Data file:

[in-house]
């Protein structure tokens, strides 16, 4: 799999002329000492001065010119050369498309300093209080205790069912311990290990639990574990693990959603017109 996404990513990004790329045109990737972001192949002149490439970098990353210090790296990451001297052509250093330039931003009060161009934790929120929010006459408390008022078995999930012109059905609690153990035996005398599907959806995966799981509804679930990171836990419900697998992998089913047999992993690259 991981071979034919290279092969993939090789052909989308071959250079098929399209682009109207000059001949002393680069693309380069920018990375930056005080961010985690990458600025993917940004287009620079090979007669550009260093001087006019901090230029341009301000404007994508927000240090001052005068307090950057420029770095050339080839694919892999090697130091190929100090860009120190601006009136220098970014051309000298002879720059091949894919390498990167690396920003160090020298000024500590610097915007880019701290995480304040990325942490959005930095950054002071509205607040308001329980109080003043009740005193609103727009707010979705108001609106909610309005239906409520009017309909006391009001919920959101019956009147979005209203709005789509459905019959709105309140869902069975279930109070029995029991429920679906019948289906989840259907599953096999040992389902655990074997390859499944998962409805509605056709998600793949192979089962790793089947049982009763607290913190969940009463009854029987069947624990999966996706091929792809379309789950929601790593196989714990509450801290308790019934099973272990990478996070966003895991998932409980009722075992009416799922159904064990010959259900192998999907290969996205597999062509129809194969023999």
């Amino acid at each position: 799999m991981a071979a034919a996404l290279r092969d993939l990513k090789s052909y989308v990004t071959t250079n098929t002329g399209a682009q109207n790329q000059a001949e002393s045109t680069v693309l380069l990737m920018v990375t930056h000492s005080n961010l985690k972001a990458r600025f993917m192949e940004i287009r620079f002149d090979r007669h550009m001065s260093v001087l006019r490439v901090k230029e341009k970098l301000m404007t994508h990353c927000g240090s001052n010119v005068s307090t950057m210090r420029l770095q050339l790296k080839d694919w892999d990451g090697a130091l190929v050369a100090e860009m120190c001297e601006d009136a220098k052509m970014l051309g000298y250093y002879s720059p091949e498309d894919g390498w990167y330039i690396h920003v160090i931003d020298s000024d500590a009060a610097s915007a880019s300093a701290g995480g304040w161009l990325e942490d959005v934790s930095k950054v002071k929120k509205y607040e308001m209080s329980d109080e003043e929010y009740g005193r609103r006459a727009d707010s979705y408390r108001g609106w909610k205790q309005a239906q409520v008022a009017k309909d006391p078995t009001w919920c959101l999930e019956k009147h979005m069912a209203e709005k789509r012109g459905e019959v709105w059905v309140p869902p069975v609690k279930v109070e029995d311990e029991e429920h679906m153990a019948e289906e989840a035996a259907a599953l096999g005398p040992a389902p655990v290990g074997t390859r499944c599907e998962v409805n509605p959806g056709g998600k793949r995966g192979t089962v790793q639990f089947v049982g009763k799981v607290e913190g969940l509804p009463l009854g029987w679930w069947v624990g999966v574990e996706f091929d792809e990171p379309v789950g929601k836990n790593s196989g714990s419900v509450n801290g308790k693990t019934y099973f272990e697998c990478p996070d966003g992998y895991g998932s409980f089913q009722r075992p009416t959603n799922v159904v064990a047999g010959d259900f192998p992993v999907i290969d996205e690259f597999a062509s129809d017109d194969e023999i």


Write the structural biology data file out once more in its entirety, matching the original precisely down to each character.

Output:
[in-house]
């Protein structure tokens, strides 16, 4: 799999002329000492001065010119050369498309300093209080205790069912311990290990639990574990693990959603017109 996404990513990004790329045109990737972001192949002149490439970098990353210090790296990451001297052509250093330039931003009060161009934790929120929010006459408390008022078995999930012109059905609690153990035996005398599907959806995966799981509804679930990171836990419900697998992998089913047999992993690259 991981071979034919290279092969993939090789052909989308071959250079098929399209682009109207000059001949002393680069693309380069920018990375930056005080961010985690990458600025993917940004287009620079090979007669550009260093001087006019901090230029341009301000404007994508927000240090001052005068307090950057420029770095050339080839694919892999090697130091190929100090860009120190601006009136220098970014051309000298002879720059091949894919390498990167690396920003160090020298000024500590610097915007880019701290995480304040990325942490959005930095950054002071509205607040308001329980109080003043009740005193609103727009707010979705108001609106909610309005239906409520009017309909006391009001919920959101019956009147979005209203709005789509459905019959709105309140869902069975279930109070029995029991429920679906019948289906989840259907599953096999040992389902655990074997390859499944998962409805509605056709998600793949192979089962790793089947049982009763607290913190969940009463009854029987069947624990999966996706091929792809379309789950929601790593196989714990509450801290308790019934099973272990990478996070966003895991998932409980009722075992009416799922159904064990010959259900192998999907290969996205597999062509129809194969023999």
């Amino acid at each position: 799999m991981a071979a034919a996404l290279r092969d993939l990513k090789s052909y989308v990004t071959t250079n098929t002329g399209a682009q109207n790329q000059a001949e002393s045109t680069v693309l380069l990737m920018v990375t930056h000492s005080n961010l985690k972001a990458r600025f993917m192949e940004i287009r620079f002149d090979r007669h550009m001065s260093v001087l006019r490439v901090k230029e341009k970098l301000m404007t994508h990353c927000g240090s001052n010119v005068s307090t950057m210090r420029l770095q050339l790296k080839d694919w892999d990451g090697a130091l190929v050369a100090e860009m120190c001297e601006d009136a220098k052509m970014l051309g000298y250093y002879s720059p091949e498309d894919g390498w990167y330039i690396h920003v160090i931003d020298s000024d500590a009060a610097s915007a880019s300093a701290g995480g304040w161009l990325e942490d959005v934790s930095k950054v002071k929120k509205y607040e308001m209080s329980d109080e003043e929010y009740g005193r609103r006459a727009d707010s979705y408390r108001g609106w909610k205790q309005a239906q409520v008022a009017k309909d006391p078995t009001w919920c959101l999930e019956k009147h979005m069912a209203e709005k789509r012109g459905e019959v709105w059905v309140p869902p069975v609690k279930v109070e029995d311990e029991e429920h679906m153990a019948e289906e989840a035996a259907a599953l096999g005398p040992a389902p655990v290990g074997t390859r499944c599907e998962v409805n509605p959806g056709g998600k793949r995966g192979t089962v790793q639990f089947v049982g009763k799981v607290e913190g969940l509804p009463l009854g029987w679930w069947v624990g999966v574990e996706f091929d792809e990171p379309v789950g929601k836990n790593s196989g714990s419900v509450n801290g308790k693990t019934y099973f272990e697998c990478p996070d966003g992998y895991g998932s409980f089913q009722r075992p009416t959603n799922v159904v064990a047999g010959d259900f192998p992993v999907i290969d996205e690259f597999a062509s129809d017109d194969e023999i």